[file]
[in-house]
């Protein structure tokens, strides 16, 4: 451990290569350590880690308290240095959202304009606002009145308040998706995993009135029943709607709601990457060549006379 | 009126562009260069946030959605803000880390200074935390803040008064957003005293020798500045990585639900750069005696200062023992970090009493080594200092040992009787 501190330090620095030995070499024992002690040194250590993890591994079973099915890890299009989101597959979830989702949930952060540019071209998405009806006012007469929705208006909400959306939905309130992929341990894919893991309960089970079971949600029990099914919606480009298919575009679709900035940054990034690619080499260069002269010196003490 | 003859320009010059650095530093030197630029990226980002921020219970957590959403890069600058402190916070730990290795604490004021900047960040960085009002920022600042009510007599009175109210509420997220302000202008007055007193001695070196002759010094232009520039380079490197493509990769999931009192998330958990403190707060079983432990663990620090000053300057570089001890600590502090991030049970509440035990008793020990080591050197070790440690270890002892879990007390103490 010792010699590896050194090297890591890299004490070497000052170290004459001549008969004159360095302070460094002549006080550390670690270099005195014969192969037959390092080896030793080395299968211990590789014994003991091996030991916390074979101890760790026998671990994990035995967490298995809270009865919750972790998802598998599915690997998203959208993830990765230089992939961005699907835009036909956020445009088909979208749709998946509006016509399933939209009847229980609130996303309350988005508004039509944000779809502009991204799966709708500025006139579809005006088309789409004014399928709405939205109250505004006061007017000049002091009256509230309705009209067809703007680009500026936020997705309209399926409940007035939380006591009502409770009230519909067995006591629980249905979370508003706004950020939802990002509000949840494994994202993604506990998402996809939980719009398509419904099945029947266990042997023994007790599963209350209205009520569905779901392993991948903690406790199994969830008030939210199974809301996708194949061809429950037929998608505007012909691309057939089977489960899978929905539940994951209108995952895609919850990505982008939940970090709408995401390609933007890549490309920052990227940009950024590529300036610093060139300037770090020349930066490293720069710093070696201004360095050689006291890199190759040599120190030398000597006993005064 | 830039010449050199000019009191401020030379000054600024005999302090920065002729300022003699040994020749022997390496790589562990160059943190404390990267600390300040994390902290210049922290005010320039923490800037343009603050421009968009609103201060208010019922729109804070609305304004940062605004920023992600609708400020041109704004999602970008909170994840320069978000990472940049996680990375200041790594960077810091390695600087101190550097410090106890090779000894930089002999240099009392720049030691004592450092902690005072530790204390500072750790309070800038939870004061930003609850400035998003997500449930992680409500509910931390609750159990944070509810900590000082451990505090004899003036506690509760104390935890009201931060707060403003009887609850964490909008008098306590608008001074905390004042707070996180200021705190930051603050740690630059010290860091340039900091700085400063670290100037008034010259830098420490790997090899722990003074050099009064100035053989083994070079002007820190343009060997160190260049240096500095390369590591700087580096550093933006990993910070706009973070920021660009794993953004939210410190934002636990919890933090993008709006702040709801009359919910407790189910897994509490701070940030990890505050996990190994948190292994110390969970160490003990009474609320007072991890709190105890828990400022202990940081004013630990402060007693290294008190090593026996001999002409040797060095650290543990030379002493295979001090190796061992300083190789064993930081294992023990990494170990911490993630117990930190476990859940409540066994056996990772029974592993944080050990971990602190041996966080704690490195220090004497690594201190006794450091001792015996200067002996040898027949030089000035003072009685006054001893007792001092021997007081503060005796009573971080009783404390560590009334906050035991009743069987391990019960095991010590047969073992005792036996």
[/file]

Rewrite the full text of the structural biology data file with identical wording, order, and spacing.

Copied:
[in-house]
């Protein structure tokens, strides 16, 4: 451990290569350590880690308290240095959202304009606002009145308040998706995993009135029943709607709601990457060549006379 | 009126562009260069946030959605803000880390200074935390803040008064957003005293020798500045990585639900750069005696200062023992970090009493080594200092040992009787 501190330090620095030995070499024992002690040194250590993890591994079973099915890890299009989101597959979830989702949930952060540019071209998405009806006012007469929705208006909400959306939905309130992929341990894919893991309960089970079971949600029990099914919606480009298919575009679709900035940054990034690619080499260069002269010196003490 | 003859320009010059650095530093030197630029990226980002921020219970957590959403890069600058402190916070730990290795604490004021900047960040960085009002920022600042009510007599009175109210509420997220302000202008007055007193001695070196002759010094232009520039380079490197493509990769999931009192998330958990403190707060079983432990663990620090000053300057570089001890600590502090991030049970509440035990008793020990080591050197070790440690270890002892879990007390103490 010792010699590896050194090297890591890299004490070497000052170290004459001549008969004159360095302070460094002549006080550390670690270099005195014969192969037959390092080896030793080395299968211990590789014994003991091996030991916390074979101890760790026998671990994990035995967490298995809270009865919750972790998802598998599915690997998203959208993830990765230089992939961005699907835009036909956020445009088909979208749709998946509006016509399933939209009847229980609130996303309350988005508004039509944000779809502009991204799966709708500025006139579809005006088309789409004014399928709405939205109250505004006061007017000049002091009256509230309705009209067809703007680009500026936020997705309209399926409940007035939380006591009502409770009230519909067995006591629980249905979370508003706004950020939802990002509000949840494994994202993604506990998402996809939980719009398509419904099945029947266990042997023994007790599963209350209205009520569905779901392993991948903690406790199994969830008030939210199974809301996708194949061809429950037929998608505007012909691309057939089977489960899978929905539940994951209108995952895609919850990505982008939940970090709408995401390609933007890549490309920052990227940009950024590529300036610093060139300037770090020349930066490293720069710093070696201004360095050689006291890199190759040599120190030398000597006993005064 | 830039010449050199000019009191401020030379000054600024005999302090920065002729300022003699040994020749022997390496790589562990160059943190404390990267600390300040994390902290210049922290005010320039923490800037343009603050421009968009609103201060208010019922729109804070609305304004940062605004920023992600609708400020041109704004999602970008909170994840320069978000990472940049996680990375200041790594960077810091390695600087101190550097410090106890090779000894930089002999240099009392720049030691004592450092902690005072530790204390500072750790309070800038939870004061930003609850400035998003997500449930992680409500509910931390609750159990944070509810900590000082451990505090004899003036506690509760104390935890009201931060707060403003009887609850964490909008008098306590608008001074905390004042707070996180200021705190930051603050740690630059010290860091340039900091700085400063670290100037008034010259830098420490790997090899722990003074050099009064100035053989083994070079002007820190343009060997160190260049240096500095390369590591700087580096550093933006990993910070706009973070920021660009794993953004939210410190934002636990919890933090993008709006702040709801009359919910407790189910897994509490701070940030990890505050996990190994948190292994110390969970160490003990009474609320007072991890709190105890828990400022202990940081004013630990402060007693290294008190090593026996001999002409040797060095650290543990030379002493295979001090190796061992300083190789064993930081294992023990990494170990911490993630117990930190476990859940409540066994056996990772029974592993944080050990971990602190041996966080704690490195220090004497690594201190006794450091001792015996200067002996040898027949030089000035003072009685006054001893007792001092021997007081503060005796009573971080009783404390560590009334906050035991009743069987391990019960095991010590047969073992005792036996």